HPN Interview | Talking Talking Ted, with Joe Rooney and Patrick McDonnell
Talking Ted is a brand new series on the HeadStuff Podcast Network featuring co-hosts Joe Rooney (who also hosts HPN show, Podarooney) and Patrick McDonnell. In the podcast, Joe and Patrick place the beloved 90s TV show Father Ted in cultural context, and discuss their appearances on the series as Fr. Damo and Eoin McLove, respectively. Guests include Ardal O’Hanlon, Michael Redmond, and both of the D’Unbelievables, Pat Shortt and Jon Kenny. I had a chance to talk with Joe and Patrick about the origins of the podcast, some of their favourite guest anecdotes, and the roles they would have least liked to play on Father Ted.
So, how did you two meet each other?
Patrick McDonnell: We met each other probably at the International Bar doing stand up, probably at the Comedy Cellar on a Wednesday night.
Joe Rooney: Yeah, I would have been doing stand up for maybe a couple of years before Patrick started. He was the fresh faced, young, new comedian.
PM: That’s right, around 1995, I’d say? And so we kind of hit it off straight away, I’d say. Because even before, we were kind of collaborating on stuff, probably even before you were in Father Ted.
PM: And we’d shot stuff before I was in Father Ted.
JR: So we had already collaborated. And then the fact that we were both in Father Ted made it obvious that we were going to do gigs together.
I think you can tell from the podcast that you guys are good friends, you have great rapport and really bounce off each other…
PM: We’ve gone all around the world, actually, and all around Ireland certainly quite a lot. And yeah, just good chemistry.
JR: Yeah. We’ve been on long car journeys, and it’s very important to be with someone that you get on with.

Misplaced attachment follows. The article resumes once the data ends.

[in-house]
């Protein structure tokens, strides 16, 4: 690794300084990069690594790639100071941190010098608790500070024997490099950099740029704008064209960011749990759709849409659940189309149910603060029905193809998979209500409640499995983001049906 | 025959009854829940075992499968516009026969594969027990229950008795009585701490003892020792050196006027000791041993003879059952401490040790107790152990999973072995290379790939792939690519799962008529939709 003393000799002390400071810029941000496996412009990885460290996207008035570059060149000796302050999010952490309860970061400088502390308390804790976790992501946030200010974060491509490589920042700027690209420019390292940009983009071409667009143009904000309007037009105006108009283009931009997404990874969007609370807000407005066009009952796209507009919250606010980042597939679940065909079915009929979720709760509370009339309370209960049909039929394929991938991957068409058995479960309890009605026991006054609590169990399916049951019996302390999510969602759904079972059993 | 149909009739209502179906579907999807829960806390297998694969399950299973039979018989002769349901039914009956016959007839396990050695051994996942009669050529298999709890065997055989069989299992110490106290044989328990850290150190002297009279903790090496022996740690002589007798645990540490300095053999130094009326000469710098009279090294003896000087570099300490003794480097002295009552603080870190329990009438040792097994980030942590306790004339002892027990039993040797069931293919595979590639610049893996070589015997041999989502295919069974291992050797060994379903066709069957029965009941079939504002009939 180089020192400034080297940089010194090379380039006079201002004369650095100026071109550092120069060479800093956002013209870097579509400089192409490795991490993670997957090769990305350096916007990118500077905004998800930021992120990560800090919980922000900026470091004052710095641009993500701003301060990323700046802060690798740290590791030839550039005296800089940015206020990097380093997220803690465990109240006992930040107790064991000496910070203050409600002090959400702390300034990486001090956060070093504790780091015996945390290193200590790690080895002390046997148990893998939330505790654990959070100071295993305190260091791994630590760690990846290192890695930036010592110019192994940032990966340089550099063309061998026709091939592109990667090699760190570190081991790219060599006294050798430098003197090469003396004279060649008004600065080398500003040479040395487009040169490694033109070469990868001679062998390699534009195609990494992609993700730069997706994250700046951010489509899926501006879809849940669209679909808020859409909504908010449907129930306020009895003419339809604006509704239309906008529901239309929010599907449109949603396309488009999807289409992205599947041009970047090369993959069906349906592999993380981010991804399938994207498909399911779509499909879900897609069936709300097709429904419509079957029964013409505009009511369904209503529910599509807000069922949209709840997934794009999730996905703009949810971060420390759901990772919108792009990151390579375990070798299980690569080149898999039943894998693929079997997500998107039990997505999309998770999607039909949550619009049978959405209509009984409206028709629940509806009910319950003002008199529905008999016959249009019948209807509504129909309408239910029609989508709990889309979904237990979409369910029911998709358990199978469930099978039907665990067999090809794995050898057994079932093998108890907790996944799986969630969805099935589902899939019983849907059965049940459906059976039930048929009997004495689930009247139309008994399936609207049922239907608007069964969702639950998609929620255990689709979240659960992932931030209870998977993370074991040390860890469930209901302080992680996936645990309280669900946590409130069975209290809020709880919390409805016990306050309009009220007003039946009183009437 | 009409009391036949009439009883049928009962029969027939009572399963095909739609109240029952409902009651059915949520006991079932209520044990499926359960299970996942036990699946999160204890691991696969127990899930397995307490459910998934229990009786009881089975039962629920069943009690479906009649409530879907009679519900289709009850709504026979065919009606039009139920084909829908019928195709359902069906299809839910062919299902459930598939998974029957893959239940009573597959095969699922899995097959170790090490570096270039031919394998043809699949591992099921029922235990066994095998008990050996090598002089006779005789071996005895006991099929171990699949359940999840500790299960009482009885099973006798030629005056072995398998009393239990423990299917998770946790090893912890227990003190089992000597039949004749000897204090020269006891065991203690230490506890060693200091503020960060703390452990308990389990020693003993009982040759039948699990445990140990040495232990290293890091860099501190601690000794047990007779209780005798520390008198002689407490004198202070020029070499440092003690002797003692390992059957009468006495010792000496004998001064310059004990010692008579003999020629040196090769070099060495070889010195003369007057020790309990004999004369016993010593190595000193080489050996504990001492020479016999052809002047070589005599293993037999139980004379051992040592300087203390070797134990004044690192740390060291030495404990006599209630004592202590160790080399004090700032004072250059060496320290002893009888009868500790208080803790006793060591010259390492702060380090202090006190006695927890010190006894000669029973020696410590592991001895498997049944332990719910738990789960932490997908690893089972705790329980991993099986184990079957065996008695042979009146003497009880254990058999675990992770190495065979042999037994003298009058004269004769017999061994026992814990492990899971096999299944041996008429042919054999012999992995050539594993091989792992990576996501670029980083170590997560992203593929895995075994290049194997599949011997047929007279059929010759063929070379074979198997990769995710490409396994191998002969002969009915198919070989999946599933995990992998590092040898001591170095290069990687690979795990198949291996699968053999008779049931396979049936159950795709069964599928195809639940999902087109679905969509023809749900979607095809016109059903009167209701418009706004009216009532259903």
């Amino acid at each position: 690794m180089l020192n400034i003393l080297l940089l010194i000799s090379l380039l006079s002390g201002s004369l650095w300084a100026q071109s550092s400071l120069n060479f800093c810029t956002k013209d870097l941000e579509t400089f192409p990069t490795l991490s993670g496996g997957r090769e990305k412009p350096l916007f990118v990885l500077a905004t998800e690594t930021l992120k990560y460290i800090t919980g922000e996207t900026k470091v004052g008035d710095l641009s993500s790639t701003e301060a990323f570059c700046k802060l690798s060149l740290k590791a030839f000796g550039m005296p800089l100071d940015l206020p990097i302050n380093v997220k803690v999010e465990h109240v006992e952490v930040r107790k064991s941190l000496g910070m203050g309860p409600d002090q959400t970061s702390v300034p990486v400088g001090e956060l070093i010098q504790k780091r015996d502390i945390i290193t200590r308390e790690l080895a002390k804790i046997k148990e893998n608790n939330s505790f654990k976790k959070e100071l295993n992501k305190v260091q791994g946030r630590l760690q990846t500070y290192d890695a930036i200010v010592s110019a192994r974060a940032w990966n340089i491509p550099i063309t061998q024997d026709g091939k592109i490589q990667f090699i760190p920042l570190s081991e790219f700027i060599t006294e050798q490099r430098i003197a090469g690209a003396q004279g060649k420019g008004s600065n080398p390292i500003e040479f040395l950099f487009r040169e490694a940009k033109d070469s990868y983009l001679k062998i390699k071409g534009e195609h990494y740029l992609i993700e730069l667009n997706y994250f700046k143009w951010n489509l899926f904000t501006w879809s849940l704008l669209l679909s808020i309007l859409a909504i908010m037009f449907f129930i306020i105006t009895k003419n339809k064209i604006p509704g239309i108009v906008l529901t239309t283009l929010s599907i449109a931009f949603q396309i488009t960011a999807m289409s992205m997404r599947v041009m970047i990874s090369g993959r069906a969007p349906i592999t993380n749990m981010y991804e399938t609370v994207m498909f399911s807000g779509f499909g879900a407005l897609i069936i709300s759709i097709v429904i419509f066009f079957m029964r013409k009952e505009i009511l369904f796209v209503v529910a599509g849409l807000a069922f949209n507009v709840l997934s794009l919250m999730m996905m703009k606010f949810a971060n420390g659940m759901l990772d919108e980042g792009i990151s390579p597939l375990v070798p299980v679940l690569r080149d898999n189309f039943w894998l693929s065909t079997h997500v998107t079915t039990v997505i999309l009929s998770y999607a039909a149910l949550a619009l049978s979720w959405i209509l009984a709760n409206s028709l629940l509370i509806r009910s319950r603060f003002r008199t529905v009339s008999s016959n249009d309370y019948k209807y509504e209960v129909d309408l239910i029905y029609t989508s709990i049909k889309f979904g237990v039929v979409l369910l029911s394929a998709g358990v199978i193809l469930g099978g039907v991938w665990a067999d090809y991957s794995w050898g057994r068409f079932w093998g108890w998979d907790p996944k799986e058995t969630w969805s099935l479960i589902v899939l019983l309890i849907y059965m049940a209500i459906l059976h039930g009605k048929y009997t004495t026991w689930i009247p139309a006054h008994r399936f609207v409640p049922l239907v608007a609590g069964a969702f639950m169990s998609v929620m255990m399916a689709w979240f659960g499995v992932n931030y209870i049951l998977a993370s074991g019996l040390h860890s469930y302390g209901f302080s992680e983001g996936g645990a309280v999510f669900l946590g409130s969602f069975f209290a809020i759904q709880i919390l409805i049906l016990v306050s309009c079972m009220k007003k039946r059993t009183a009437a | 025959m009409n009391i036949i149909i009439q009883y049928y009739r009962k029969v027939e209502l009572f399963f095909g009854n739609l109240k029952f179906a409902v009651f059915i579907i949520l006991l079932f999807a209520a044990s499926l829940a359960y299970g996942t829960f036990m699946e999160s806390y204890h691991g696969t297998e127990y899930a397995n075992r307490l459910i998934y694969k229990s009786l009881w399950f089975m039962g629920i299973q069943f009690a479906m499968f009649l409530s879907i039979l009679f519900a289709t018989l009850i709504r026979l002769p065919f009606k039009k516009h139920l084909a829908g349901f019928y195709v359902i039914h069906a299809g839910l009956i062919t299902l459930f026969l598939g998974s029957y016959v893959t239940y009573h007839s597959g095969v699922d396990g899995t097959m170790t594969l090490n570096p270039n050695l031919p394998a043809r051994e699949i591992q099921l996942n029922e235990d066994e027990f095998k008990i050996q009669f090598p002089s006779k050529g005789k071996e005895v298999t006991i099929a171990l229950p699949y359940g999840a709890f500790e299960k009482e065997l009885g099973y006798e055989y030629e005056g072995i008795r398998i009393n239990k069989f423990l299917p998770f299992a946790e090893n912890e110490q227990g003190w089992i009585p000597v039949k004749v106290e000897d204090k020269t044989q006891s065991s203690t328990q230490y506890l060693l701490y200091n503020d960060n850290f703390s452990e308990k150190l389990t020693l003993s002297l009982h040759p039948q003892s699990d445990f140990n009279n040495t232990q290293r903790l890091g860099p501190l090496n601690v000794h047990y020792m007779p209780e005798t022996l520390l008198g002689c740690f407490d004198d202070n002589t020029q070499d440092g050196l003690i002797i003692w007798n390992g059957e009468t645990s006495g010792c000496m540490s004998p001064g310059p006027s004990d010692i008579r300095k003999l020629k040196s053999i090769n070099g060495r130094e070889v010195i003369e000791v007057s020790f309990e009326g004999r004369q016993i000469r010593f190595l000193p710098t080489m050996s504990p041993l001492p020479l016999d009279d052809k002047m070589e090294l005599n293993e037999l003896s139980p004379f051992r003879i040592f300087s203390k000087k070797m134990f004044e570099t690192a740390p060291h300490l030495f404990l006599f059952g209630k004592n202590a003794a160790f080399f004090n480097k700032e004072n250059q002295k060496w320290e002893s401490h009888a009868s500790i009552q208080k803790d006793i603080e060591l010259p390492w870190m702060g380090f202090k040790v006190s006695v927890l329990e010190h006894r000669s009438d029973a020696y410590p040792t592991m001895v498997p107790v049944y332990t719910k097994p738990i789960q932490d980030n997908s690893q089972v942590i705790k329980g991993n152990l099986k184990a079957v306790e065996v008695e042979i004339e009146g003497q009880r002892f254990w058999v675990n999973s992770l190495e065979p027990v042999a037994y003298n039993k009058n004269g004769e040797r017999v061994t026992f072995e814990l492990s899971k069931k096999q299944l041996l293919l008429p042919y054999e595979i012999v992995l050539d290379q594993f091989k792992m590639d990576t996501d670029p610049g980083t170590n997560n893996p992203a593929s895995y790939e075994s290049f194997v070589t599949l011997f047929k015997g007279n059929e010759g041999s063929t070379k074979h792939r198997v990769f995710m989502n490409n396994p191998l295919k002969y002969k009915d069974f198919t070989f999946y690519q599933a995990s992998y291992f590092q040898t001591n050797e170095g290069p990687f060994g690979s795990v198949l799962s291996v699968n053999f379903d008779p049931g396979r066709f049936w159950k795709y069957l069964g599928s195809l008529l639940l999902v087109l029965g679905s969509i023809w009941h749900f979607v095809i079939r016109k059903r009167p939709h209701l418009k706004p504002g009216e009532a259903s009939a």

Absolutely. So no disputes over what music’s playing in the car?
PM: Nope. No, I can’t drive. So Joe drives and he picks all the music.
When did you both decide to start the podcast? And where did the idea come from?
JR: Gosh, we’ve done a lot of Father Ted themed shows and Father Ted quizzes. And because of that, I guess both us and the guys in the studio thought this would be a good idea. Also, because of the Sopranos podcast. We thought we could do something like that for Father Ted. And that was when? About…
PM: Just over two years ago.
Several of your guests have admitted that they weren’t sure Father Ted would work. Why do you think it did work when it first came out? And why is it still so relevant?
PM: Yeah, I remember I was sceptical when it came out because it was a sitcom about priests. There had been sitcoms about priests before on Irish television and British television. There was a show called Leave It to Mrs O’Brien, which was just a very broad sitcom. And it was really not good. And, so I thought it could have gone either way. But again, once I saw Ardal O’Hanlon was in it…he’d been doing stand up for a while, and I’d seen him live and seen him on television. And I thought he was very good. Dermot Morgan had done a lot here on certainly a lot of satirical stuff. So I kind of thought it might work. But it was just instantly funny. The script was just incredibly funny. From the first episode.
PM: It was really good.